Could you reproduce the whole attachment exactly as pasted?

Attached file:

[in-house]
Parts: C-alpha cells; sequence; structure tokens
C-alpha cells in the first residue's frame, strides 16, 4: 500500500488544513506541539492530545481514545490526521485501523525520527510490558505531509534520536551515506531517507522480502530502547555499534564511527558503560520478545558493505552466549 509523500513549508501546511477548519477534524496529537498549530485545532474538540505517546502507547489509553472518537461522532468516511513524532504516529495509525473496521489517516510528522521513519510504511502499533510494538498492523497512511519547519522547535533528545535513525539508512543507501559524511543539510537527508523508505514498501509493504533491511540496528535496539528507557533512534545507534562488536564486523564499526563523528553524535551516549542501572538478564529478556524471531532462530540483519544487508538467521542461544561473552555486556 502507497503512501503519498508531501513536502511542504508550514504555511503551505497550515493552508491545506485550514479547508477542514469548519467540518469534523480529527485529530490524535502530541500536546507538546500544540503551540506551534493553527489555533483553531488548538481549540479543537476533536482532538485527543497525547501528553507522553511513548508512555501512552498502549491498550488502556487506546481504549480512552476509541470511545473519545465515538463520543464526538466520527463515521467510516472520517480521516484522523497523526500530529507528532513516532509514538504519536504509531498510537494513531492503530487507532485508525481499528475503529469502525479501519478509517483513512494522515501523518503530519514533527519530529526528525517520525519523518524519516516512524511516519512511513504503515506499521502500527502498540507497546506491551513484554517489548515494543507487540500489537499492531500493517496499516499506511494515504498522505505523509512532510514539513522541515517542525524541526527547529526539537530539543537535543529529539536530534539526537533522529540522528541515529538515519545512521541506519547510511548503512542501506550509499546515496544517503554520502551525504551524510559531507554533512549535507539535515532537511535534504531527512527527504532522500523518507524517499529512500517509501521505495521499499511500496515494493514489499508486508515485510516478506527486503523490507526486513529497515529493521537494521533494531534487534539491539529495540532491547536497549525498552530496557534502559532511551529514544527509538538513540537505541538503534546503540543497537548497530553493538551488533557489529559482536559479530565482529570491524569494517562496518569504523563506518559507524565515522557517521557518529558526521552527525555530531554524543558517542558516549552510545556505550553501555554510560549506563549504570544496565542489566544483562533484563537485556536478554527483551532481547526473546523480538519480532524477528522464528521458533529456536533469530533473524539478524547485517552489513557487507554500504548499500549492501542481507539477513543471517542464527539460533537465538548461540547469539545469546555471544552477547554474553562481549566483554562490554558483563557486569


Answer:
[in-house]
Parts: C-alpha cells; sequence; structure tokens
C-alpha cells in the first residue's frame, strides 16, 4: 500500500488544513506541539492530545481514545490526521485501523525520527510490558505531509534520536551515506531517507522480502530502547555499534564511527558503560520478545558493505552466549 509523500513549508501546511477548519477534524496529537498549530485545532474538540505517546502507547489509553472518537461522532468516511513524532504516529495509525473496521489517516510528522521513519510504511502499533510494538498492523497512511519547519522547535533528545535513525539508512543507501559524511543539510537527508523508505514498501509493504533491511540496528535496539528507557533512534545507534562488536564486523564499526563523528553524535551516549542501572538478564529478556524471531532462530540483519544487508538467521542461544561473552555486556 502507497503512501503519498508531501513536502511542504508550514504555511503551505497550515493552508491545506485550514479547508477542514469548519467540518469534523480529527485529530490524535502530541500536546507538546500544540503551540506551534493553527489555533483553531488548538481549540479543537476533536482532538485527543497525547501528553507522553511513548508512555501512552498502549491498550488502556487506546481504549480512552476509541470511545473519545465515538463520543464526538466520527463515521467510516472520517480521516484522523497523526500530529507528532513516532509514538504519536504509531498510537494513531492503530487507532485508525481499528475503529469502525479501519478509517483513512494522515501523518503530519514533527519530529526528525517520525519523518524519516516512524511516519512511513504503515506499521502500527502498540507497546506491551513484554517489548515494543507487540500489537499492531500493517496499516499506511494515504498522505505523509512532510514539513522541515517542525524541526527547529526539537530539543537535543529529539536530534539526537533522529540522528541515529538515519545512521541506519547510511548503512542501506550509499546515496544517503554520502551525504551524510559531507554533512549535507539535515532537511535534504531527512527527504532522500523518507524517499529512500517509501521505495521499499511500496515494493514489499508486508515485510516478506527486503523490507526486513529497515529493521537494521533494531534487534539491539529495540532491547536497549525498552530496557534502559532511551529514544527509538538513540537505541538503534546503540543497537548497530553493538551488533557489529559482536559479530565482529570491524569494517562496518569504523563506518559507524565515522557517521557518529558526521552527525555530531554524543558517542558516549552510545556505550553501555554510560549506563549504570544496565542489566544483562533484563537485556536478554527483551532481547526473546523480538519480532524477528522464528521458533529456536533469530533473524539478524547485517552489513557487507554500504548499500549492501542481507539477513543471517542464527539460533537465538548461540547469539545469546555471544552477547554474553562481549566483554562490554558483563557486569